Here are the top news stories in talent and organization from this week.

“Pretirement” for an aging insurance workforce

New York-based recruitment agency Work At Home Vintage Experts (WAHVE) is promoting not retirement, but “pretirement” for aging workers by placing underwriters, account managers, and brokers in insurance firms across the country, while working from home. WAHVE has placed 400 insurers in “pretirement” over eight years, and has thousands of others on the books. The agency’s goal is to keep insurance lifers in the career they love, while keeping their expertise and experience in the industry. “Carriers and brokers have huge talent problems, it takes years to train an underwriter,” says Sharon Emek, the firm’s CEO.

Remote workers are more productive

According to a survey of remote workers in the U.S., 91 percent of people who work remotely revealed that they’re more productive at home than when they’re in an office. Linda Sanazaro, Non-Insurance Businesses and Corporate Services CFO at Farmers Insurance, acknowledges the potential benefits of remote working, but strongly suggests establishing a telecommuting protocol. Her top tips for remote workers include setting clear expectations, staying connected, and maintaining a routine.

Manulife leads workplace mental health wellness efforts in Canada

Manulife, in partnership with Excellence Canada, has developed a comprehensive guide on how to improve mental health at work. Mental Health at Work Essentials is a guide designed for organizations of all sizes which may be seeking a proven strategy and planning tools to effect sustainable cultural change in their workplaces. “For years now we have seen mental health issues affecting a growing number of Canadians both in our employee base and among the groups we insure. Our hope is that through education and prevention other organizations will join in adopting the national standard for a mentally healthy workplace,said Kathy McIlwham, Vice President of Wellness, Disability and Life at Manulife.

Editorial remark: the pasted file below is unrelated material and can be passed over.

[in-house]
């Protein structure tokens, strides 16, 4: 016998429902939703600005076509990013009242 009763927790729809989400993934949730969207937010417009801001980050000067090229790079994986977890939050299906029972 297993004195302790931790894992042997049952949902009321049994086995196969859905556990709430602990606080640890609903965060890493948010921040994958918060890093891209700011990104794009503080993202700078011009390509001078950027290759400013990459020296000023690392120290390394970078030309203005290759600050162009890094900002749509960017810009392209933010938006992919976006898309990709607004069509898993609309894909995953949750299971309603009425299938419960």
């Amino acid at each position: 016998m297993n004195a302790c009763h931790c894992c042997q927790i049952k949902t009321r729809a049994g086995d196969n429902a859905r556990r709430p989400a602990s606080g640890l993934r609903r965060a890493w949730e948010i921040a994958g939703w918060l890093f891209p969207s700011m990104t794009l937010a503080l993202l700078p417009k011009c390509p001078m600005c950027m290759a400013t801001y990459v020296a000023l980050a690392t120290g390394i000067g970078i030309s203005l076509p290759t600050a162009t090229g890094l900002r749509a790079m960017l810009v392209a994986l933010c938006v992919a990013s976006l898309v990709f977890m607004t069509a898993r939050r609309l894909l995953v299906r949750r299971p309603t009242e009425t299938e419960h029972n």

Cognitive recruiting emerges as a talent strategy

HR technology has historically focused on the applicant tracking system (ATS) and human resource information system (HRIS). Craig Sweeney at Wilson HGC writes technology will continue to be one of the key advantages to remaining competitive in today’s ever-changing talent landscape. One of the biggest trends that has emerged, and one that could be the most promising for talent acquisition, is cognitive and robotic technologies – such as machine learning, artificial intelligence (AI) and robotic process automation (RPA). “We believe cognitive recruiting will soon become the norm within innovative talent strategies,” Sweeney says.

Don’t ask job applicants this one question

One state and two major U.S. cities – Massachusetts, Philadelphia and New York City – have recently passed laws that prohibit an employer from questioning a job applicant about his or her current or prior salary, aiming to prevent wage disparity between men and women. Bradley Arant Boult Cummings, LLP recommends employers start proactively reviewing their policies and procedures now to eliminate any questions regarding salary history. “The policies and procedures, personnel handbooks, or employee handbooks should ideally instruct the human resources department and any other employees who participate in the hiring process not to ask about prior salaries of applicants,” says the company, adding, “Any job applications and any related forms should also be revised to omit any questions about prior wages.”

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